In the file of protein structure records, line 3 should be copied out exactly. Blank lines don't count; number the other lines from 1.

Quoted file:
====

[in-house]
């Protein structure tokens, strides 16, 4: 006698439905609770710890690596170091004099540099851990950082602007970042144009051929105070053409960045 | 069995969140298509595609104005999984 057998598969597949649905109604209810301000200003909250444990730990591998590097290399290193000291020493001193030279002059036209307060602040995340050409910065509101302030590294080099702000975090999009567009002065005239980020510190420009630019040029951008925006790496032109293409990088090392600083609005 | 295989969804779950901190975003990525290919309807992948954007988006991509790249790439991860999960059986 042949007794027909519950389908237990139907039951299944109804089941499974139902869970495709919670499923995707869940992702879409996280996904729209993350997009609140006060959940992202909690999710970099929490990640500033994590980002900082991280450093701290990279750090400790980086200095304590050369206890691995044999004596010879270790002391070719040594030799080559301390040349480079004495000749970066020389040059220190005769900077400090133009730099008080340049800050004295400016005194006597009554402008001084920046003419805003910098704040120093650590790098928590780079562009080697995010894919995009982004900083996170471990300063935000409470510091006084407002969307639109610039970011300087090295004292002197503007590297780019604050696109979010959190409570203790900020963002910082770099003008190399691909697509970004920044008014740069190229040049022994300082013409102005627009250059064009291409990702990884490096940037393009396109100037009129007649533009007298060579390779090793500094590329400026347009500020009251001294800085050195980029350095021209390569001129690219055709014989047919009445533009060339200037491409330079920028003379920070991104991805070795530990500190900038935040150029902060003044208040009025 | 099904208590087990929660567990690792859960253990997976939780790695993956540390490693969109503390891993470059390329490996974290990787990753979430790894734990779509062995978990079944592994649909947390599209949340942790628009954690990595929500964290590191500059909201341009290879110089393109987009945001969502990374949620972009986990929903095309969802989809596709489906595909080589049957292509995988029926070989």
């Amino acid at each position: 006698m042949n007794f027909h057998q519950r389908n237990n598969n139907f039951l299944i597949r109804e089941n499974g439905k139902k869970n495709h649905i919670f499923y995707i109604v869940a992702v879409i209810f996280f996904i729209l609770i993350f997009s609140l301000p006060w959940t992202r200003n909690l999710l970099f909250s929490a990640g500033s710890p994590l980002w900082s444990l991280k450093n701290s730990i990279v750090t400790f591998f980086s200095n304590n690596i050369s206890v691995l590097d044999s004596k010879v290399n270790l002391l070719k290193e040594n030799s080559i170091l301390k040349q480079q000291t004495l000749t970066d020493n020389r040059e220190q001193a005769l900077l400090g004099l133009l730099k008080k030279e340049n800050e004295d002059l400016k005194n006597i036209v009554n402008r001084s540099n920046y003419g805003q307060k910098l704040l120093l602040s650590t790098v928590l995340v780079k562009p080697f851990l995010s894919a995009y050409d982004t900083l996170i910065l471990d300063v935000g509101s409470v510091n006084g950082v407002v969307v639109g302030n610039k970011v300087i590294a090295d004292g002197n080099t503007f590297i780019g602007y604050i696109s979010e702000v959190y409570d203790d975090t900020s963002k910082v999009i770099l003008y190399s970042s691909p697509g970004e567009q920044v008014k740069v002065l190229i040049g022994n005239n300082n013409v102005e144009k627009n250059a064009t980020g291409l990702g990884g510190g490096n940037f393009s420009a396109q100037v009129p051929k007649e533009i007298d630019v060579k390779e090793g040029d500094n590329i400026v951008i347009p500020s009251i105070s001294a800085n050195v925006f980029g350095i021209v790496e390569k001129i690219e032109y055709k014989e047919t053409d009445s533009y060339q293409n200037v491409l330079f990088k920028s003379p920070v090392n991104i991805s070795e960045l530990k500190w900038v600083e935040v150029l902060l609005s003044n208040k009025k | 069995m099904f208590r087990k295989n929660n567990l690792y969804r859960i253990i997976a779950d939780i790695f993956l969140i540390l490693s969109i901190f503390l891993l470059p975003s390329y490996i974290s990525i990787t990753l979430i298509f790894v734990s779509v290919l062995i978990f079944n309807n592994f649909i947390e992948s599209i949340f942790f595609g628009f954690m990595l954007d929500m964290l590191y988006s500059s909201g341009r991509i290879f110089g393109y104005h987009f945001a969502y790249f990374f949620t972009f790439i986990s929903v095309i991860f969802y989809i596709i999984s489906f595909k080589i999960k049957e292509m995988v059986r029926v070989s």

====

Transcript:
């Amino acid at each position: 006698m042949n007794f027909h057998q519950r389908n237990n598969n139907f039951l299944i597949r109804e089941n499974g439905k139902k869970n495709h649905i919670f499923y995707i109604v869940a992702v879409i209810f996280f996904i729209l609770i993350f997009s609140l301000p006060w959940t992202r200003n909690l999710l970099f909250s929490a990640g500033s710890p994590l980002w900082s444990l991280k450093n701290s730990i990279v750090t400790f591998f980086s200095n304590n690596i050369s206890v691995l590097d044999s004596k010879v290399n270790l002391l070719k290193e040594n030799s080559i170091l301390k040349q480079q000291t004495l000749t970066d020493n020389r040059e220190q001193a005769l900077l400090g004099l133009l730099k008080k030279e340049n800050e004295d002059l400016k005194n006597i036209v009554n402008r001084s540099n920046y003419g805003q307060k910098l704040l120093l602040s650590t790098v928590l995340v780079k562009p080697f851990l995010s894919a995009y050409d982004t900083l996170i910065l471990d300063v935000g509101s409470v510091n006084g950082v407002v969307v639109g302030n610039k970011v300087i590294a090295d004292g002197n080099t503007f590297i780019g602007y604050i696109s979010e702000v959190y409570d203790d975090t900020s963002k910082v999009i770099l003008y190399s970042s691909p697509g970004e567009q920044v008014k740069v002065l190229i040049g022994n005239n300082n013409v102005e144009k627009n250059a064009t980020g291409l990702g990884g510190g490096n940037f393009s420009a396109q100037v009129p051929k007649e533009i007298d630019v060579k390779e090793g040029d500094n590329i400026v951008i347009p500020s009251i105070s001294a800085n050195v925006f980029g350095i021209v790496e390569k001129i690219e032109y055709k014989e047919t053409d009445s533009y060339q293409n200037v491409l330079f990088k920028s003379p920070v090392n991104i991805s070795e960045l530990k500190w900038v600083e935040v150029l902060l609005s003044n208040k009025k | 069995m099904f208590r087990k295989n929660n567990l690792y969804r859960i253990i997976a779950d939780i790695f993956l969140i540390l490693s969109i901190f503390l891993l470059p975003s390329y490996i974290s990525i990787t990753l979430i298509f790894v734990s779509v290919l062995i978990f079944n309807n592994f649909i947390e992948s599209i949340f942790f595609g628009f954690m990595l954007d929500m964290l590191y988006s500059s909201g341009r991509i290879f110089g393109y104005h987009f945001a969502y790249f990374f949620t972009f790439i986990s929903v095309i991860f969802y989809i596709i999984s489906f595909k080589i999960k049957e292509m995988v059986r029926v070989s």